If there is ever a graffiti competition among economists, then we think that Milton Friedman’s present day champions of what came to be known as “monetarism” would carry the day. While most other economists would be busy trying to figure out how to put their complex theories into simple and short graffiti, monetarists everywhere would be smearing the wall. They have so many handy messages—“Inflation is always and everywhere a monetary phenomenon”, “MV=PT”, “Long live the quantity theory of money”, “Always focus on money supply”, and so on.
Jinny: Whenever we face high inflation, monetarists start writing unsolicited messages. Recently, I read a message of one anonymous monetarist foretelling the doom of the world economy amid uncontrolled money supply.
I think the time has come to take the writings on the wall more seriously.
Johnny: Monetarists? Are they the new rowdy boys in town?
Jinny: Well, monetarists owe their existence to the old Quantity Theory of Money, or QTM.
The early 1980s were the heyday of monetarism, when reining in money supply was the latest fad in town.
In monetarisms such as QTM, the belief is that the level of prices in an economy depends on the volume of money. In other words, inflation depends on how much money is chasing goods and services.
Milton Friedman was a most ardent supporter of monetarism who argued all his life that governments should keep money supply under control. The money supply should be expanded only moderately each year for accommodating the actual growth of the economy.
To understand the concept behind monetarism, we first need to understand QTM in detail.
Johnny: What is QTM all about?
Jinny: QTM originated in the 16th century. QTM believes that prices of goods and services are determined by the quantity of money available for transactions.
If the entire economy only has Rs100 for buying goods and services, then the prices of all goods and services produced in the economy cannot exceed Rs100.
In case the quantity of money available for transactions is doubled, then prices would also double, thus causing inflation.
Irving Fisher(1867-1947) explained this whole wisdom through what is known as the Fisher equation: MV=PT, where M is money supply, V is velocity of circulation, that is, the number of times money changes hand, P is the average price level and T is the volume of transactions of goods and services.
This formula presumes that the velocity of circulation and the number of transactions remain constant at least in the short run.
So, what can we conclude from this equation? For a given velocity of circulation and number of transactions, any increase in money supply would lead to an increase in the price level.
Monetarists use this wisdom to emphasize that monetary policy should always focus on money supply. Monetarists have come out with their own operating principles for conducting monetary policy.
Johnny: What are the main operating principles of monetarists?
Jinny: Monetarists believe that central banks should firmly target growth in money supply and the same willautomatically take care ofinflation.
For controlling money supply, monetarists prescribe the use of direct instrument such as changes in cash reserve instead of changes in short-term interest rates.
Many central banks may not be comfortable with this prescription. They have always used short-term interest rates as their primary instrument for controlling credit growth and aggregate demand in the economy.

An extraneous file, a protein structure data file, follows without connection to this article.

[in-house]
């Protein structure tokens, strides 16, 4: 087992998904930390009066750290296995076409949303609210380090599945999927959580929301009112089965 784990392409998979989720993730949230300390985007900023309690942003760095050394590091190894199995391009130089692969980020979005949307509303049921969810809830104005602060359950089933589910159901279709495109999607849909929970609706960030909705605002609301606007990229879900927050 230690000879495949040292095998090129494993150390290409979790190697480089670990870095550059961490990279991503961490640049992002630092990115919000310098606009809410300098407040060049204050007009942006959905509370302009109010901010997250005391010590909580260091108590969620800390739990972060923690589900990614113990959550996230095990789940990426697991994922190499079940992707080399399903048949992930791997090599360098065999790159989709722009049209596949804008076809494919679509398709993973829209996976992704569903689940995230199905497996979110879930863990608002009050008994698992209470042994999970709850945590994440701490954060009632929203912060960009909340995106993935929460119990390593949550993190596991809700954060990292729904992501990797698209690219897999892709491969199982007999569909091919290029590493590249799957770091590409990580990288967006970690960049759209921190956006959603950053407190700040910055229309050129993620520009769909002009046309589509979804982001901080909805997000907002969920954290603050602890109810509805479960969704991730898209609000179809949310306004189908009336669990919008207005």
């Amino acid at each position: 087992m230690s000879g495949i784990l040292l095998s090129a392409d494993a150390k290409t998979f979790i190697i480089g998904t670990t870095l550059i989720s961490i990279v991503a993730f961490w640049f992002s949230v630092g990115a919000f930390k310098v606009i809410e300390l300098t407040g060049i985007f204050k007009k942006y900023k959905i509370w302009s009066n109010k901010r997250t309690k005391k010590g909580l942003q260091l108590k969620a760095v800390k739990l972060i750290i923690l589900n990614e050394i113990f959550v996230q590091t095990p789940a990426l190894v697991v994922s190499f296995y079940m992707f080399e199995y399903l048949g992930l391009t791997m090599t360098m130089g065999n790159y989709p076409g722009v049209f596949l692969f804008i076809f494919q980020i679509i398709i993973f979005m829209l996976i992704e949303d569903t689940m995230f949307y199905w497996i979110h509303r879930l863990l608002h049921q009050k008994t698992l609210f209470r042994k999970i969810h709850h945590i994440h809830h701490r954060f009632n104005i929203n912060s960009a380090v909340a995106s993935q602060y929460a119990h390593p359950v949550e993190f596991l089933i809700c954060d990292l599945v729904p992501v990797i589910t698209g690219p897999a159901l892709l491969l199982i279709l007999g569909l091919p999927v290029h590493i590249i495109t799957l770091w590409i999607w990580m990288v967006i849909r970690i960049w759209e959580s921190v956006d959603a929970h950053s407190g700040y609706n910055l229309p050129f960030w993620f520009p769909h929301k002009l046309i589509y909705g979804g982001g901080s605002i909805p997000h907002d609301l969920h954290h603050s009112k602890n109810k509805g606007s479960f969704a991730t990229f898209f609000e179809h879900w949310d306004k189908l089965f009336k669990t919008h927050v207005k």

Make the pizza costlier and demand for it will automatically decline, leading to a decrease in supply. By the same logic, if we raise the interest rate then the demand for new loans would automatically decline, leading to a decrease in money supply.
Making pizza costlier or raising short-term interest rates requires market intervention. The monetarists follow a different line of argument.
Don’t worry about fixing the price of pizza; if you restrict the quantity of ingredients used, the supply of pizza will automatically decline.
So, the prescription of monetarists is, increase the cash reserve so that banks have less money for lending, which would lead to a decrease in money supply.
This prescription was widely tested during the 1980s by different countries, most notably the US under Ronald Reagan and the UK under Margaret Thatcher, but there are many points on which critics don’t agree with the monetarists’ prescription.
Johnny: What are the main points of criticism against monetarism?
Jinny: The critics say that the relationship between money supply and inflation is not as straight as presumed by monetarists. They argue that a decrease in money supply may lead to an increase in the velocity of circulation and thus may not affect the price level.
In an economy, how many times money changes hands depends on the impulses of the people holding money. Simply restricting money supply may not in itself control inflation.
However, we have many central banks that specifically target monetary aggregates. So, monetarism still has many supporters.
Jinny: That’s true, Jinny. I hope monetarists will keep guiding the world economy with their short and simple messages.
What:Monetarists believe that the level of prices in an economy is related directly to money supply.
How: Monetarists prescribe that the central banks should always target money supply to control inflation.When: Money supply should be expanded only moderately each year to accommodate the actual growthof the economy.
Shailaja and Manoj K. Singh have important day jobs with an important bank. But Jinny and Johnny have plenty of time for your suggestions and ideas for their weekly chat. You can write to both of them at firstname.lastname@example.org